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JetBlue’s revised Spirit offer wins backing from investor TIG

JetBlue Airways continued its fight to acquire Spirit Airlines with a revised bid — which could boost the overall value of the offer to $34.15 a share or $3.7 billion — in response to an increased offer by rival suitor Frontier in the days before a crucial shareholder vote.Joe Raedle/Getty

JetBlue Airways continued its fight to acquire Spirit Airlines, raising its all-cash bid yet again in response to an increased offer by rival suitor Frontier in the days before a crucial shareholder vote.

The intensifying bidding war sent Spirit’s shares up 1.17 percent Tuesday.

The newest JetBlue proposal, which won the backing of Spirit investor TIG Advisors Tuesday, includes an accelerated prepayment of $2.50 a share, structured as a cash dividend to shareholders after approval of the terms. That’s up from $1.50 a share in a prior offer. JetBlue said it also increased its breakup fee to $400 million from $350 million, to be paid if antitrust regulators block the combination.


The revised bid, revealed late Monday, includes a so-called ticking fee mechanism as well, which could boost the overall value of the offer to $34.15 a share, or $3.7 billion. The pledges — marking the fifth revision for JetBlue in its effort to secure a deal — come a week after the carrier increased its bid to $33.50 a share.

TIG said in a letter to Spirit’s board that it would vote against Frontier’s proposal and the airline should instead pursue a deal with JetBlue, calling it ‘’far superior.’’ The investor said both deals likely face ‘’rigorous’' antitrust reviews, so shareholders would be better off going with the proposal that compensates them during the process.

JetBlue and Frontier are seeking to woo Spirit shareholders ahead of a Thursday vote that should end the bidding war for Spirit, a deep discounter with low fares and fees for anything extra. The would-be buyers covet Spirit for the growth and competitive strength they could quickly gain through an acquisition. The US industry is dominated by four major carriers, and the victor in the war for Spirit would be ranked fifth, based on domestic passenger traffic.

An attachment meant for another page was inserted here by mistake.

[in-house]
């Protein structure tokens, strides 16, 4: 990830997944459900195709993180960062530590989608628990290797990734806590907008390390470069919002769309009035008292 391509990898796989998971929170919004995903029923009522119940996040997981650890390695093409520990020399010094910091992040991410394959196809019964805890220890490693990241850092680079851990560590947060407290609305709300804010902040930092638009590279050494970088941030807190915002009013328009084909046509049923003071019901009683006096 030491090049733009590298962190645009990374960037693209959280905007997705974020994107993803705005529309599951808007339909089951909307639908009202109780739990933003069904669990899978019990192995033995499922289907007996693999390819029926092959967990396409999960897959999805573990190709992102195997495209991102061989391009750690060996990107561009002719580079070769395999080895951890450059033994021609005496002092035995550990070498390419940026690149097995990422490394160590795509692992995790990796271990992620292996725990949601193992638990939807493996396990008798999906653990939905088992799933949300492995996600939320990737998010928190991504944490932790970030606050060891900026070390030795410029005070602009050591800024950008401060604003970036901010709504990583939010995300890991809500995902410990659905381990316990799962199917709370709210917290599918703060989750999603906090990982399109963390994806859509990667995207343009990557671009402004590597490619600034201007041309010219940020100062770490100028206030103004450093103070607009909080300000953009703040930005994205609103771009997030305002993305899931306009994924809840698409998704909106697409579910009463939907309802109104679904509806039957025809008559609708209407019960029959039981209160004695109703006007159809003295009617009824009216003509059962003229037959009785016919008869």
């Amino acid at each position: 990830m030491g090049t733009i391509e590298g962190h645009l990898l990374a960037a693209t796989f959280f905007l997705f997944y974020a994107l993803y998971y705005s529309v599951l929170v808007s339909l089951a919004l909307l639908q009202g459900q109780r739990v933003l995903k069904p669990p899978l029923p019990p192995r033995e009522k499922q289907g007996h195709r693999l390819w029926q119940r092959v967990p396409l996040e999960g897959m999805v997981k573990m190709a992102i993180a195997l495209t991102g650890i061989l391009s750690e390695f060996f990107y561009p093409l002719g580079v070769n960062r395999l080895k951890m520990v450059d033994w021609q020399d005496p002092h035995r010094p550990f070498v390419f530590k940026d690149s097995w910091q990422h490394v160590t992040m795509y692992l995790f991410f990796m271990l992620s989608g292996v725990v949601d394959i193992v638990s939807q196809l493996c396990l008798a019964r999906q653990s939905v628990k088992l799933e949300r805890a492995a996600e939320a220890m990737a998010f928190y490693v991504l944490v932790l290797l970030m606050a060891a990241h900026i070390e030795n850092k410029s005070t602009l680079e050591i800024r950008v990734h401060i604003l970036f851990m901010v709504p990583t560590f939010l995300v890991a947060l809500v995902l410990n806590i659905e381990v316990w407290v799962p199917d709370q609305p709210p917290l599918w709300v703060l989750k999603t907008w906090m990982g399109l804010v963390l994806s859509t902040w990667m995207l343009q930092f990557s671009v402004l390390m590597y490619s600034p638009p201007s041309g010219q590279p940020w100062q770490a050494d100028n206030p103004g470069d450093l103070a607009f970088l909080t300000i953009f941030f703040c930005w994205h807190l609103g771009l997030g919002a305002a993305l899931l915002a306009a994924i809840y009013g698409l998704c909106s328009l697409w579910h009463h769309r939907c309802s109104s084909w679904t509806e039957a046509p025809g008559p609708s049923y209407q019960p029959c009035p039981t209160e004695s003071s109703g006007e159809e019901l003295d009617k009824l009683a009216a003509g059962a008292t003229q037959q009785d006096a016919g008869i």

Frontier struck back Tuesday, saying in a statement that JetBlue would remove capacity from the market and hike fares, making it unlikely to pass antitrust muster.

‘’A Spirit acquisition by JetBlue would lead to a dead end — a fact that no amount of money, bluster or misdirection will change,’’ Frontier said. ‘’JetBlue’s proposal lacks any realistic likelihood of obtaining regulatory approval.’’

Frontier on Friday boosted the cash portion of its bid to $4.13 a share — up about $2 from its original bid — along with 1.9126 shares of its stock for each of Spirit’s. Those terms valued the airline at about $2.6 billion based on the closing price that day. Spirit shareholders would receive $2.22 a share as a cash dividend once the transaction is approved. Frontier also raised its proposed breakup fee to $350 million.

Spirit’s board has rejected JetBlue’s offers repeatedly, saying the combination would be blocked by federal antitrust enforcers. Frontier has said its proposal would give shareholders better long-term value as the airline industry recovers from the pandemic and travel demand soars.

Frontier agreed in February to acquire Spirit in a cash-and-stock deal valued at $2.9 billion at that time. JetBlue challenged the merger with an unsolicited proposal two months later, kicking off the bidding war.